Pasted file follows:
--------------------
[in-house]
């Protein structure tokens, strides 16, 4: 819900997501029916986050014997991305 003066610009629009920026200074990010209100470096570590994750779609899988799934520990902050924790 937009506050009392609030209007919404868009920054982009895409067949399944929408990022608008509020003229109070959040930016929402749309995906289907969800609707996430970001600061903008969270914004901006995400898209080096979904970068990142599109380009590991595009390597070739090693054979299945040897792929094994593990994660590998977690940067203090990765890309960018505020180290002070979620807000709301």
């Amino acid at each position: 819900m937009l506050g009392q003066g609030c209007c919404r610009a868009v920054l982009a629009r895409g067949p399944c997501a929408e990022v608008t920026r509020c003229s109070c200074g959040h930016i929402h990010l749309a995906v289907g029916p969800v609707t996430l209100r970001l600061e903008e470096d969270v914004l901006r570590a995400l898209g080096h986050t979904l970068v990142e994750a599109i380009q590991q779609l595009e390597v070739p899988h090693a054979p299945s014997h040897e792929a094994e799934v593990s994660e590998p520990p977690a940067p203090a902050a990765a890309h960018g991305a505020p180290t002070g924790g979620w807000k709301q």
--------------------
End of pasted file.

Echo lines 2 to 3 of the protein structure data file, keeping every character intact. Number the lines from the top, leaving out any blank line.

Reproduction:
């Protein structure tokens, strides 16, 4: 819900997501029916986050014997991305 003066610009629009920026200074990010209100470096570590994750779609899988799934520990902050924790 937009506050009392609030209007919404868009920054982009895409067949399944929408990022608008509020003229109070959040930016929402749309995906289907969800609707996430970001600061903008969270914004901006995400898209080096979904970068990142599109380009590991595009390597070739090693054979299945040897792929094994593990994660590998977690940067203090990765890309960018505020180290002070979620807000709301």
């Amino acid at each position: 819900m937009l506050g009392q003066g609030c209007c919404r610009a868009v920054l982009a629009r895409g067949p399944c997501a929408e990022v608008t920026r509020c003229s109070c200074g959040h930016i929402h990010l749309a995906v289907g029916p969800v609707t996430l209100r970001l600061e903008e470096d969270v914004l901006r570590a995400l898209g080096h986050t979904l970068v990142e994750a599109i380009q590991q779609l595009e390597v070739p899988h090693a054979p299945s014997h040897e792929a094994e799934v593990s994660e590998p520990p977690a940067p203090a902050a990765a890309h960018g991305a505020p180290t002070g924790g979620w807000k709301q």